Materials from the Archive 2: Adam Elkus interview

[ by Charles Cameron — capturing another item now vanished from its original URL ]


Aother repost of a web-page I occasionally want to link to, but which has disappeared into the mists, saved only by the Internet Archive, god bless ’em.

This second one comes from the Abu Muqawama blog, lately of CNAS, and features an interview Adam Elkus did with me — extremely handy when presenting my work to possible funders, publishers etc — thanks agan, Adam!


Interview: Charles Cameron

July 31, 2013 | Posted by aelkus – 3:15pm

Periodically, I’d like to give Abu M readers some exposure to interesting thinkers they may not otherwise read. I’m leading off the first interview with Charles Cameron. It’s hard to exactly summarize his interesting career. Though his work on religious thought and apocalypticism has the most relevance for Abu M readers, he also is a game designer and Herman Hesse aficianado. He specializes in rapid-fire blogged juxtapositions of interesting connections in the news, which you can read over at the Zenpundit archive. I was most interested in Cameron’s unique style of analysis, which may have utility to people interested in things like Design and applied creative thinking for security subjects.

Adam Elkus: Your blogging is very reliant on pictorial juxtapositions and connections between disparate things. How did you come to this method, and what is it useful for?

Charles Cameron: I think we’re moving pretty rapidly from an era of textual to a time of graphical thinking — and I’d tie that in to some extent with the arrival of cybernetics. Cause and effect can be represented by a straight line, cause effect and feedback needs to be a loop. So there’s a return to the visual and the diagrammatic, visible all over the place from sidebars in major news media to Forrester’s systems diagrams, the OODA loop, Social Network Analysis and PERT charts to Mark Lombardi’s paintings — that’s high science to mass media to museum-grade art. More generally, we see that the network rather than the line is the underlying form for everything from the internet to Big Data….And if you look back, you’ll see that all this picks up on themes we haven’t seen since the Renaissance.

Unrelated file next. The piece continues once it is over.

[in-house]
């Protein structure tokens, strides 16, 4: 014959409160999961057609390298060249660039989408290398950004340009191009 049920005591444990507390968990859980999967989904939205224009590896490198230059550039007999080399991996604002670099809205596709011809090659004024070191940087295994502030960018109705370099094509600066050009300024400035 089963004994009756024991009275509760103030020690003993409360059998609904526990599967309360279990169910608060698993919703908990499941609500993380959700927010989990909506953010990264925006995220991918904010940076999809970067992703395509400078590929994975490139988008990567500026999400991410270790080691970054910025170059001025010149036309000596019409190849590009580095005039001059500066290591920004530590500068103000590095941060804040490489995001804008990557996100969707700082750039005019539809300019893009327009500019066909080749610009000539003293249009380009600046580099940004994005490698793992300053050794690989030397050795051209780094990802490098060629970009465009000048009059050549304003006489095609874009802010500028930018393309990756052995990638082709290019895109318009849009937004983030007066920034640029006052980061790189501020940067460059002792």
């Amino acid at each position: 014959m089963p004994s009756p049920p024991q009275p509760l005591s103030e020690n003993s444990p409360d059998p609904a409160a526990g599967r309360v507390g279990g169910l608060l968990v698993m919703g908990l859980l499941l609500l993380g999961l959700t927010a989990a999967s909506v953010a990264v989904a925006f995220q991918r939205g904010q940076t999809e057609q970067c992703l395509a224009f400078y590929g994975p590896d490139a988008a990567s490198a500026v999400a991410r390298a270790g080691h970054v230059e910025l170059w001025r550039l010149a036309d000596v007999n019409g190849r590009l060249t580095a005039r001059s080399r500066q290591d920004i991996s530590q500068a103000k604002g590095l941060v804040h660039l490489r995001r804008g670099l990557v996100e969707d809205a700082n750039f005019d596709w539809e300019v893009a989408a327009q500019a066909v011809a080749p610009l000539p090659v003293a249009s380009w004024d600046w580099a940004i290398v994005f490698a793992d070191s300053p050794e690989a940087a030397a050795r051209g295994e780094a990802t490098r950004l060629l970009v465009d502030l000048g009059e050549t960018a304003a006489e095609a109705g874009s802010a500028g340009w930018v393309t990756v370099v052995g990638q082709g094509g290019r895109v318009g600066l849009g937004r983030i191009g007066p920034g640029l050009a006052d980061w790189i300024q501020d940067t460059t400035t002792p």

Another way I see it is in terms of polyphony. If you want to model all the voices in a conflict, all the various stakeholders in a problematic situation, you need a notation, a way of representing their various tensions and interactions — a way to score their polyphony. And polyphonic & contrapuntal music is the closest analog we have — JS Bach is going to be the master here.

Creative insight, and indeed all thought, depends on analogy (Hofstadter; Fauconnier & Turner; Koestler) — so my Hipbone/Sembl Games and DoubleQuotes are designed to procure & explore creative/associative leaps & the fresh insights they bring, and nothing else. This is more a poet’s mode of thought than an engineer’s mode, & underused in heavily tech oriented analysis. The necessities of visual thinking also point me toward a humanly readable graph with “the magical number seven plus or minus two” nodes, with the nodes themselves not single data points but rich & complex ideas in compact form (nasheed, flag, logo, anecdote, video clip, quote), with multiple-strand, discipline- and silo-jumping juxtapositions between them.

Almost all of the above is prefigured in Hermann Hesse’s Nobel-winning novel, The Glass Bead Game, which has been my central intellectual inspiration for at least the last two decades.

AE: You study apocalyptic tropes in religious movements. Which vision of apocalypse do you find most disturbing?

Page 1 of 3 | Next page